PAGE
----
Kris’s reaction when a fan curses on Google Hangout

(via oshzt)


so i found a computer to log into tumblr

and i went to sign in

i just

(via 2ieth)


song intro: yeah yeah (group name) we bout to get down uh huh (insert year of song) (name of management) yeah (song composer name) woooo (lists off all members) get ready (fan club name) we back yeah yeah (lists labelmates) uh huh we numbah one lets go

(via 2ieth)


you guys laugh now but what if Kris is sitting alone in his room with the next mona lisa or something but he’s like “not yet young one” and instead he chooses to upload an mspaint turd to the internet 

(via minumtehtarik)


We’ll love you no matter what, lil’ brother

Man, I have never done this ever in my life, but I just wrote a very fed-up email to The Daily Dot in response to this article. I do not give a shit that they ragged on Exo, I would have done this for any other group that they chose to pick apart.

That article burns me up because Western outlets writing about K-pop is pretty much the extent to which I’ll be seeing consistent writing dissecting Asians in pop culture right now — Lucy Liu, Jackie Chan, and Steve Yeun are blips and they can’t be written about forever, but K-pop is ongoing and has so much fodder to pick from. And I care deeply and painfully about Asian representation in American media, so it kills me to see journalists who can’t even do their due diligence to research easily verifiable facts about the subjects of their articles.

I would like to see a journalist write about the number of Justin Bieber’s Twitter followers and be off by even a million followers, and hours (minutes?) later there will be an editor’s note, a correction, and perhaps a small apology for being wrong about the number of Justin Bieber’s followers.

Then you turn around and the fucking New Yorker gets wrong the premise of Exo, saying that there are 6 Korean speakers and 6 Mandarin speakers in the group, when a quick fucking dip on their Wiki page will tell you otherwise. You read the Daily Dot article and the writer surmises that Exo never even released music until XOXO and again, a quick fucking dip to their fucking Wiki page will show you a fucking discography section listing a fucking release from 2012.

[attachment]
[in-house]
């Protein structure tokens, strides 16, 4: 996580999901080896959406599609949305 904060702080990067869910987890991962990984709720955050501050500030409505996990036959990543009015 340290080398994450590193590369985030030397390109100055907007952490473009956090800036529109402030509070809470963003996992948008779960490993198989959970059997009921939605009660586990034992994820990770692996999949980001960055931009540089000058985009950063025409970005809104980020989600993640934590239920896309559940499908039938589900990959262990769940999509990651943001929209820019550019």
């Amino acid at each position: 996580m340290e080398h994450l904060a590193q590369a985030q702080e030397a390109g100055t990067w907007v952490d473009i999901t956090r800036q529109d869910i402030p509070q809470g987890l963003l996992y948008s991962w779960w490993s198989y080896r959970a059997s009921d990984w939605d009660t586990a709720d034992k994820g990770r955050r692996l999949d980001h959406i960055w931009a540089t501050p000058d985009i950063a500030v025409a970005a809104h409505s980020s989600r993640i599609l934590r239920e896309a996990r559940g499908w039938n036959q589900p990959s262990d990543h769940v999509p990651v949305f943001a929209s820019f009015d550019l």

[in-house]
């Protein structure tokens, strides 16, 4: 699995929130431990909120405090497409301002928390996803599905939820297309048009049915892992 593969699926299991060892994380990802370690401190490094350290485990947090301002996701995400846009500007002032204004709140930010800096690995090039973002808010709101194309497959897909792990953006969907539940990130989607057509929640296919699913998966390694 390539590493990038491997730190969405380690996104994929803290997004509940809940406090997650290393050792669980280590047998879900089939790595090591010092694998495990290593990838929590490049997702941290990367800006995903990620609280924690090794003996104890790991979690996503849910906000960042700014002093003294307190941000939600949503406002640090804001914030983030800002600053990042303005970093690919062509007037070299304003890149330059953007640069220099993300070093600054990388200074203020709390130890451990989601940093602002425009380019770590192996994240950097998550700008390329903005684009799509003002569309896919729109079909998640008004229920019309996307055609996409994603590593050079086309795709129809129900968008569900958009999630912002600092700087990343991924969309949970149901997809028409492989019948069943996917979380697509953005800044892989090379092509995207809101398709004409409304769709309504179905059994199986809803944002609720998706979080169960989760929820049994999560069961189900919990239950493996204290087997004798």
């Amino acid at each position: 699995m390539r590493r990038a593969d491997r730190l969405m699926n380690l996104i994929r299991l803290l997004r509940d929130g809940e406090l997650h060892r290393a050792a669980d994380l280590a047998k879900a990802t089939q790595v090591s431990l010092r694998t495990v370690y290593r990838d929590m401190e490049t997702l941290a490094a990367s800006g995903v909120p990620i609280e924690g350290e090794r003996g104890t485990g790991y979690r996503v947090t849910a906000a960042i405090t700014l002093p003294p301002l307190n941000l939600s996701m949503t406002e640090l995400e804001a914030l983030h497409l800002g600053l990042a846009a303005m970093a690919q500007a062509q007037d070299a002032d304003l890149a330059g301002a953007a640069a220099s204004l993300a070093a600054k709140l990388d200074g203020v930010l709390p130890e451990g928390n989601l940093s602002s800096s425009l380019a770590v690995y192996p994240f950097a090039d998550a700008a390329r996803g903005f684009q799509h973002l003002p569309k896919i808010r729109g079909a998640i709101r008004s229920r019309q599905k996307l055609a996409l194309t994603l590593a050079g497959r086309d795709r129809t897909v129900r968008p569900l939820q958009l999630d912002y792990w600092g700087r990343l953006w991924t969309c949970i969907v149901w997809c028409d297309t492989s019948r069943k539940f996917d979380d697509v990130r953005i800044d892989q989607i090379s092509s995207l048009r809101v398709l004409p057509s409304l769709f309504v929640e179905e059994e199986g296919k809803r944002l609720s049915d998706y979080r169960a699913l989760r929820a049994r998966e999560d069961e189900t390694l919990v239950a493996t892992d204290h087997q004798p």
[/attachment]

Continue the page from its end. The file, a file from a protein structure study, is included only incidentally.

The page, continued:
I’ve been doing this with some frequency ever since Psy blew America up with “Gangnam Style,” but a lot of journalists have come to me with questions about K-pop, trying to get quotes from me. And as I talk to all of these people, it’s clear that they’re using me as a proxy to actual research. A journalist was talking to me about Big Bang and their concert in New Jersey, and at one point, she asked me, “Does Big Bang have Korean American members?” FUCK YOU. WIKI. FUCK YOU. FUCK YOU.

I’m not ashamed as a journalist that these peers are lazy. What I am is hurt as an Asian American that these writers who go by the American journalistic code of integrity, research, and ethics — that they are so proud of, so elitist about — is treating this subject like it’s not worth more due diligence. Don’t tell me it’s because they don’t view K-pop as some Asian monstrosity, too foreign, too big, too crazy to broach. Don’t tell me it’s because they don’t assume that the genre is “less,” that the art is “less,” that the audience is “less.” Don’t tell me this isn’t somehow connected to our outdated, racist fears and condescensions of Asian homogeneity.

It makes me sad when fans lap these articles up, thinking that it’s fucking awesome that their biases got mentioned in an American outlet. They’re not writing about how awesome your biases are. They’re writing about how fucking weird and crazy they are, and how fucking weird and crazy you are, for being fans of such fucking weird and crazy shit. They’re not paying attention or even bothering to understand your fandom. They’ll just take the traffic they get from you storming their page to read about your biases being mentioned, assume that it’s because they’re doing something right, keep pandering to you and the cycle continues.

I’m tired.